The pages of Wiley’s autobiography, Eskiboy, crackles with an energy that is unique to the man dubbed ‘The godfather of grime’.
The book is a non-chronological mosaic of memories and anecdotes pulled from Wiley’s life. His own narration is sometimes interspersed with accounts from people who know him best: his father, sister, old friends.
This style may be unconventional for an autobiography; for instance, he is not interested in explaining past controversies or taking a deeper look at key musical periods or productions.
Instead, the larger contextual evolution of grime music is only hinted at in these deeply personal snapshots: of a teenage Wiley ducking and weaving through the streets of Bow to get to the pirate radio stations which he’s been involved in since he was a teenager.
‘Pirate radio is the reason I’m Wiley’, he says.
The narrative is entirely from his first person perspective in a tone and language that almost reads as if spoken aloud. Each chapter, an anecdote from different parts of his life, is from the perspective of the man reflecting on the boy, as well his younger selves throughout his life.
If you are from Bow, or parts of East London, you get a certain satisfaction reading about these anecdotes of a young Kylea running with his music crew, Pay As U Go. After all, these are kids that you might come across on Roman Road every day.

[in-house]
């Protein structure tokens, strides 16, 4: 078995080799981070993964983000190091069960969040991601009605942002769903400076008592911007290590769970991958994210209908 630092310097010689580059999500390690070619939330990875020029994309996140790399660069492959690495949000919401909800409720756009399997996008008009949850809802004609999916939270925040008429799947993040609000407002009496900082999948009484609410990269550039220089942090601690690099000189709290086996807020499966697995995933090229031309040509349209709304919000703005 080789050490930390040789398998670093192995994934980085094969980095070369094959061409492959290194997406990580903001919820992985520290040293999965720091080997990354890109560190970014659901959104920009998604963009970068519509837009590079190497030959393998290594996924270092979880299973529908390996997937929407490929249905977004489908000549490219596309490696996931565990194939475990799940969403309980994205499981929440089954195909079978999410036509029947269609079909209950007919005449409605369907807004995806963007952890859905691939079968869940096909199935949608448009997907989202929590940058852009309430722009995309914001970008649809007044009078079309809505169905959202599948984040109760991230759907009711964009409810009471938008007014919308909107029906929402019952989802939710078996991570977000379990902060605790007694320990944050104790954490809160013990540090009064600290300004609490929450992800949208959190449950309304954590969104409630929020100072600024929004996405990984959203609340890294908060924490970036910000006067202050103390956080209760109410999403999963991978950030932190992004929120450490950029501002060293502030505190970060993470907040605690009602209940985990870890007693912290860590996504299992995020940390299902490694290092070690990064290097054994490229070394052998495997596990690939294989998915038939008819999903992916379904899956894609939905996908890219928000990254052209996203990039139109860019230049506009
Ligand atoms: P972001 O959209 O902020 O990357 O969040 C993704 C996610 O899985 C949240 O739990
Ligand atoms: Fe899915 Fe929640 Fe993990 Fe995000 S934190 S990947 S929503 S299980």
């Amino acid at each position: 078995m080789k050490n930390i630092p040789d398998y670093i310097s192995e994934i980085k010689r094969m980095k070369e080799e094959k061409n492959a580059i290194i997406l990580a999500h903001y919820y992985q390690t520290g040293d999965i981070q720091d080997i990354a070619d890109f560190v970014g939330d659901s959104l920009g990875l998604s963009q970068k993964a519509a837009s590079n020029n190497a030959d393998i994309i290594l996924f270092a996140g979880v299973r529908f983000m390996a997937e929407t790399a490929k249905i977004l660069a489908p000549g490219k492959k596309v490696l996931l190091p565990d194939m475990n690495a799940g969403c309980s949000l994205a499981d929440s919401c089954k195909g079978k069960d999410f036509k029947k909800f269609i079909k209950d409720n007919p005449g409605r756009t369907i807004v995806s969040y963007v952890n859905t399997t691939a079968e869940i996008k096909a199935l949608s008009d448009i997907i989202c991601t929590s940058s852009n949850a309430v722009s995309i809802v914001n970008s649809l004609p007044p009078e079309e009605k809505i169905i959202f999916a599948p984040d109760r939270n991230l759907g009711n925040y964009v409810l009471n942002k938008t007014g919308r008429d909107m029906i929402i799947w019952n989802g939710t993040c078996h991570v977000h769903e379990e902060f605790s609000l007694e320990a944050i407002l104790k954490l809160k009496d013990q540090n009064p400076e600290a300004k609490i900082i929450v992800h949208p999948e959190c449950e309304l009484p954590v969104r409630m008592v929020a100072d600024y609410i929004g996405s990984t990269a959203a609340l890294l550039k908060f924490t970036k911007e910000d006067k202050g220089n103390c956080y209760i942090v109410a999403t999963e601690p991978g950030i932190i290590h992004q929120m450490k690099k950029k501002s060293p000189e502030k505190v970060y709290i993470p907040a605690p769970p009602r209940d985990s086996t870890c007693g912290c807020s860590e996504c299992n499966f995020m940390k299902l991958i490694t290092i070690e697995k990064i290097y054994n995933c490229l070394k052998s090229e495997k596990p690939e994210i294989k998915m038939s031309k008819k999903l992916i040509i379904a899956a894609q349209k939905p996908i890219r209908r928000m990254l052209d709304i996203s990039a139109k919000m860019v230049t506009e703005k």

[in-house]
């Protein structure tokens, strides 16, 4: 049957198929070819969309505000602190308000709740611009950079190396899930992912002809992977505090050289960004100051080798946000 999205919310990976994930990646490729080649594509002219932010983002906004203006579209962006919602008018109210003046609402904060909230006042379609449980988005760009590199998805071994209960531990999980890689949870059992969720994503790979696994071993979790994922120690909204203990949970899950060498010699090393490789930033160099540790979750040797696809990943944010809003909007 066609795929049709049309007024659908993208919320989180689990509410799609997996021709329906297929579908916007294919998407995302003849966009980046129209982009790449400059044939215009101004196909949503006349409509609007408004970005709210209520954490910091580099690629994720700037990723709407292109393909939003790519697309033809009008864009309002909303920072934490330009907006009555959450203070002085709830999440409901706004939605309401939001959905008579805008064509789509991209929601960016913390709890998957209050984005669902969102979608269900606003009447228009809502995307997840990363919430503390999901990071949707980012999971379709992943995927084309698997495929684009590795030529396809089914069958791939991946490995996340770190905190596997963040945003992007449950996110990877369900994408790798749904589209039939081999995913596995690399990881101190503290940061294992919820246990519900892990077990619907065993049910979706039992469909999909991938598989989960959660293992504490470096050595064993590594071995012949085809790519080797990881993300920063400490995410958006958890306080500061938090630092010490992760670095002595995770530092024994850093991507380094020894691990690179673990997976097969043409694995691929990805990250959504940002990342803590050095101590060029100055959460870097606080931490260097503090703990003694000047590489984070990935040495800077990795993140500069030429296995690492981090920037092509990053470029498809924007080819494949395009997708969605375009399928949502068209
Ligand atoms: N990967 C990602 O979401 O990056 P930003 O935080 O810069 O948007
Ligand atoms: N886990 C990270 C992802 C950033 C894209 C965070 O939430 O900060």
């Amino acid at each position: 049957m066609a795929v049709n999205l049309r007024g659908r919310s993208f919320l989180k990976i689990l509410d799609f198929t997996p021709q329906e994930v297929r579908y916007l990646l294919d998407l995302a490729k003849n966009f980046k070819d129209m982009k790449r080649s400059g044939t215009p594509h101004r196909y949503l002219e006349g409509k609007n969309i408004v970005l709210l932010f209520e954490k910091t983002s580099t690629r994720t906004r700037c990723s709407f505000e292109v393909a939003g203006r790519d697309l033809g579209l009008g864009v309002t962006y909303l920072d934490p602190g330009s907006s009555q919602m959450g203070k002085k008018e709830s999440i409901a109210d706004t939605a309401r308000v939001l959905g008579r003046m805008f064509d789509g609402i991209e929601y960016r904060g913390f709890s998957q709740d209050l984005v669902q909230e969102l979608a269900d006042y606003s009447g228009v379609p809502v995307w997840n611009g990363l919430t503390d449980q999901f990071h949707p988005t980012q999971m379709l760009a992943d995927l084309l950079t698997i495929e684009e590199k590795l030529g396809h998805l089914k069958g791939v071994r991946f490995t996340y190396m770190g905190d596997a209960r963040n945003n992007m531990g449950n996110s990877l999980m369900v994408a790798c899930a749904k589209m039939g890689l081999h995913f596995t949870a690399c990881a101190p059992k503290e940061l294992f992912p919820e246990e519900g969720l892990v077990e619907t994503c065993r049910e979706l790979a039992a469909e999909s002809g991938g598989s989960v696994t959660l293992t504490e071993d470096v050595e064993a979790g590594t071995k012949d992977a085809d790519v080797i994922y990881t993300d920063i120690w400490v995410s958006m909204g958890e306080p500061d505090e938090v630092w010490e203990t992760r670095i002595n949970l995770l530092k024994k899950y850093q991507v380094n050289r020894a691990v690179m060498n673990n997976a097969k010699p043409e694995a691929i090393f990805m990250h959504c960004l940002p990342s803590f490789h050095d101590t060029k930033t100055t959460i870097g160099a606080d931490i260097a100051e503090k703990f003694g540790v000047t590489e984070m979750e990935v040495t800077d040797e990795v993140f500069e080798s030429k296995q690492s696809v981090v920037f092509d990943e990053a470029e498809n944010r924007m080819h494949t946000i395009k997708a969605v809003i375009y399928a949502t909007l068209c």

And these particular kids created a brand new genre that was unique to their lives and experiences – a sound that is uniquely London.
There is no doubt Wiley is a flawed narrator – he contradicts himself more than once, and he is only interested in telling you about what is important to him: not what you may be interested in hearing about.
But this deeply personal voice is also the strength and joy of reading Eskiboy. The one consistency that emerges in this story is his very distinctive character and personality that makes Wiley, Wiley.
His brashness, his confrontational nature that compelled him to go up against Stormzy, the self-titled, current king of grime, has been a defining part of Wiley since he was Richard Kylea Cowie Jr.
Anecdotes like his experiences with knife crime – where he was stabbed, then immediately confronted his aggressor the moment he got out of hospital, only to be stabbed multiple times again – makes you realise that his current feuding with Stormzy is not a personna, or a bid for attention.
It is simply, Wiley, the Godfather of Grime, defending his title.
But the true gems in this book are the moments of emotional vulnerability. At one point, he worries that although history has recognised him as ‘the godfather of grime’ he still may be replaced or forgotten.
Stormzy may have called out Wiley for his age, terming him a ‘dinosaur’, but from these moments of reflection it is clear he embraces his role as the progenitor of grime.
‘There is only one godfather’ he says. ‘I’m an elder statesman, and people know they’re here because of me.’
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